Drone Strikes Killing More Civilians Than U.S. Admits

America has been known for various things throughout the many long years that it’s been a world power, freedom being chief among them. What’s most curious about America’s recent spate of bad publicity, then, is how often it’s the innocent people of the world that end up paying for that freedom.

Recent reports by human rights groups suggest that U.S. drone strokes in Pakistan and Yemen are killing more civilians than officials are willing to admit.

Barack Obama’s presidency is no stranger to controversy. The health care reform his administration championed remains a divisive issue, as does its complicity in recently discovered NSA spying programs, both in the U.S. and abroad.

Still, the more alarming trend thus far has been the president’s favorable stance toward drone strikes. The Obama administration has put drones to work in armed conflicts across the globe on a scale that they don’t seem comfortable talking about. The Huffington Post reported recently that the CIA refused to divulge even the number of internal documents in their possession related to the drone policy, claiming that doing so would damage national security.

You might say that the White House has a long way to go to gain back not only the trust of Americans, but the citizens of the world. Recent headlines have set them back even further on their uphill battle.

A Question of Human Rights

Criticism against the Obama administration, championed by Amnesty International, recently reached a fever pitch when the death of civilians at the hands of America’s drones became just a little too well publicized.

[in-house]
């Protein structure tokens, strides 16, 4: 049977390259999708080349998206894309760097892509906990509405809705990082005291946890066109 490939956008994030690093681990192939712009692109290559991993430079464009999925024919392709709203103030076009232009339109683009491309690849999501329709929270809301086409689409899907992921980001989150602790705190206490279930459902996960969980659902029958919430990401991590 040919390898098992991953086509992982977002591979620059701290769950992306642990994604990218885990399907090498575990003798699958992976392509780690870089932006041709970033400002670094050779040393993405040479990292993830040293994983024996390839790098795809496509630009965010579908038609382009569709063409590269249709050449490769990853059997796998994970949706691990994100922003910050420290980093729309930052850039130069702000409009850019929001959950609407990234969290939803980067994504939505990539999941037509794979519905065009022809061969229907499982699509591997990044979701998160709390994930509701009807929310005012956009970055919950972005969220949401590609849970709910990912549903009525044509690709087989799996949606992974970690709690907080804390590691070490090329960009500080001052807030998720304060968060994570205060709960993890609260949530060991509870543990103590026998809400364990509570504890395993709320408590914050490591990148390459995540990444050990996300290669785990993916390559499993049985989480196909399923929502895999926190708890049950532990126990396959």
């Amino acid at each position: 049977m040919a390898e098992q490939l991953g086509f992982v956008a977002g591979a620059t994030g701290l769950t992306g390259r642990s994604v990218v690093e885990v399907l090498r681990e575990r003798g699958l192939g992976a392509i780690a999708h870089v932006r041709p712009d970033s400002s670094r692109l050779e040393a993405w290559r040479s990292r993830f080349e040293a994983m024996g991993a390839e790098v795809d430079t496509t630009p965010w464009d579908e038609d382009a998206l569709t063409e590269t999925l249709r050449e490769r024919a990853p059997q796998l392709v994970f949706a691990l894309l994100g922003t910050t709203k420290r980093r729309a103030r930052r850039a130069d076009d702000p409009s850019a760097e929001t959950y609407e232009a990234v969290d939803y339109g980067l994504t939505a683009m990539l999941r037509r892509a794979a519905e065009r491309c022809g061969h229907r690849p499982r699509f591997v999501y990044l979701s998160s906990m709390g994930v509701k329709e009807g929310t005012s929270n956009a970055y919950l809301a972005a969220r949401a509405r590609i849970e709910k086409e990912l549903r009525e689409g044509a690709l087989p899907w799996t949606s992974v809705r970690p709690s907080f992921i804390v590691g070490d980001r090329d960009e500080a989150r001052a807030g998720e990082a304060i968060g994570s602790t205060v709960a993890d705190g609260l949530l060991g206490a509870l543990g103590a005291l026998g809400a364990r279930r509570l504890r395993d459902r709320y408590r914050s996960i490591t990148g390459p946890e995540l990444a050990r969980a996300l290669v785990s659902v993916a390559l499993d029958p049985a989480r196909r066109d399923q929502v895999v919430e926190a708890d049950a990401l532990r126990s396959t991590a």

Between 2012 and 2013, Amnesty International studied 45 drone strikes in Pakistan alone, ultimately declaring that the U.S. had committed war crimes, broken international law, and fundamentally ignored the universal “right to life.”

So began the renewed and now ongoing debate over civilian drone deaths. Amnesty International is quick to agree that there are credible threats in the areas being targeted by drones, but has expressed skepticism that the drone strikes were precisely targeted.

“Effective,” “Lawful,” “Precise”

The White House has been firing back, maintaining that there are systems in place in U.S. counterterrorism efforts to ensure that drone strikes remain “effective,” “lawful,” and above all, “precise.” White House press secretary Jay Carney has led the defense of U.S. drone policy. As reported by NBC, Carney has stated that it is the policy of the U.S. to “target [its] action against those who want to kills us and not the people they hide among.”

Even so, questions persist about the openness of the White House’s drone strategy. Amnesty International maintains that the Obama administration has been less than honest about the civilian casualties in recent drone strikes. In a special report from the UN, Ben Emmerson added his voice to Amnesty’s, reporting that as many as 58 civilians had been killed in Yemen and a staggering 400 had been killed in Pakistan. He went on to agree that the U.S. had been obfuscating the truth when it comes to transparency. A highlight of both reports was a July 6, 2012 drone attack on the village of Zowi Sidgi in Pakistan, in which a 14-year-old boy was killed.

There may well be a sort of moral ambiguity in play here, where drone strikes mean lessening the risk to American soldiers. That’s all well and good, but it’s hard to deny that even one civilian death is too many. The worse crime, according to many, is the fact that American military leadership remains tight-lipped about the extent of these tragedies.

What do you think? Do U.S. drone strikes kill too many innocent people? Should they be considered war crimes? Could greater transparency in drone strikes be a bad thing?

About Adrienne Erin

Adrienne is a freelance writer and blogger who is always searching for the other side of the story. Look for more of her work by following her on Twitter at @adrienneerin or checking out her blog, Pongra.
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